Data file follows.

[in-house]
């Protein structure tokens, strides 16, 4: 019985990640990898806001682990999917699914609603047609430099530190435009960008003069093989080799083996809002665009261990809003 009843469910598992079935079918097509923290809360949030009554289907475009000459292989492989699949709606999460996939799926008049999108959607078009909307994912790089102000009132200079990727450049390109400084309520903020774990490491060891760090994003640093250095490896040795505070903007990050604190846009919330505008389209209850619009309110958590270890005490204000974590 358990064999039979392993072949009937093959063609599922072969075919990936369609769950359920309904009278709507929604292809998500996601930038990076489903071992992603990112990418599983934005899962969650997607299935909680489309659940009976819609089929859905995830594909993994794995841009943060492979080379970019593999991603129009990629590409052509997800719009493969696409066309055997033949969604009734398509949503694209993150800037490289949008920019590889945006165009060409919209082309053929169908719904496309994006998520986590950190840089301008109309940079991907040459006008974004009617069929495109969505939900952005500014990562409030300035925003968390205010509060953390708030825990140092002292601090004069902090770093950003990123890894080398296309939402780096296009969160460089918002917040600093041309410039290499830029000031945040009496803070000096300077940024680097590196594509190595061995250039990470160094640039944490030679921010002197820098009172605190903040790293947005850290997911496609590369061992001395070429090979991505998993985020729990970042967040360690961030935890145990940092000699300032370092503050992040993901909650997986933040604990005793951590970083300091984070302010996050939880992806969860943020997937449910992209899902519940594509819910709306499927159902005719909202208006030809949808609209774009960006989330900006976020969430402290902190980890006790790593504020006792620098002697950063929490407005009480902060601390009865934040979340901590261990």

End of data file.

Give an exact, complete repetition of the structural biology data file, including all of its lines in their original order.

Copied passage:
[in-house]
């Protein structure tokens, strides 16, 4: 019985990640990898806001682990999917699914609603047609430099530190435009960008003069093989080799083996809002665009261990809003 009843469910598992079935079918097509923290809360949030009554289907475009000459292989492989699949709606999460996939799926008049999108959607078009909307994912790089102000009132200079990727450049390109400084309520903020774990490491060891760090994003640093250095490896040795505070903007990050604190846009919330505008389209209850619009309110958590270890005490204000974590 358990064999039979392993072949009937093959063609599922072969075919990936369609769950359920309904009278709507929604292809998500996601930038990076489903071992992603990112990418599983934005899962969650997607299935909680489309659940009976819609089929859905995830594909993994794995841009943060492979080379970019593999991603129009990629590409052509997800719009493969696409066309055997033949969604009734398509949503694209993150800037490289949008920019590889945006165009060409919209082309053929169908719904496309994006998520986590950190840089301008109309940079991907040459006008974004009617069929495109969505939900952005500014990562409030300035925003968390205010509060953390708030825990140092002292601090004069902090770093950003990123890894080398296309939402780096296009969160460089918002917040600093041309410039290499830029000031945040009496803070000096300077940024680097590196594509190595061995250039990470160094640039944490030679921010002197820098009172605190903040790293947005850290997911496609590369061992001395070429090979991505998993985020729990970042967040360690961030935890145990940092000699300032370092503050992040993901909650997986933040604990005793951590970083300091984070302010996050939880992806969860943020997937449910992209899902519940594509819910709306499927159902005719909202208006030809949808609209774009960006989330900006976020969430402290902190980890006790790593504020006792620098002697950063929490407005009480902060601390009865934040979340901590261990």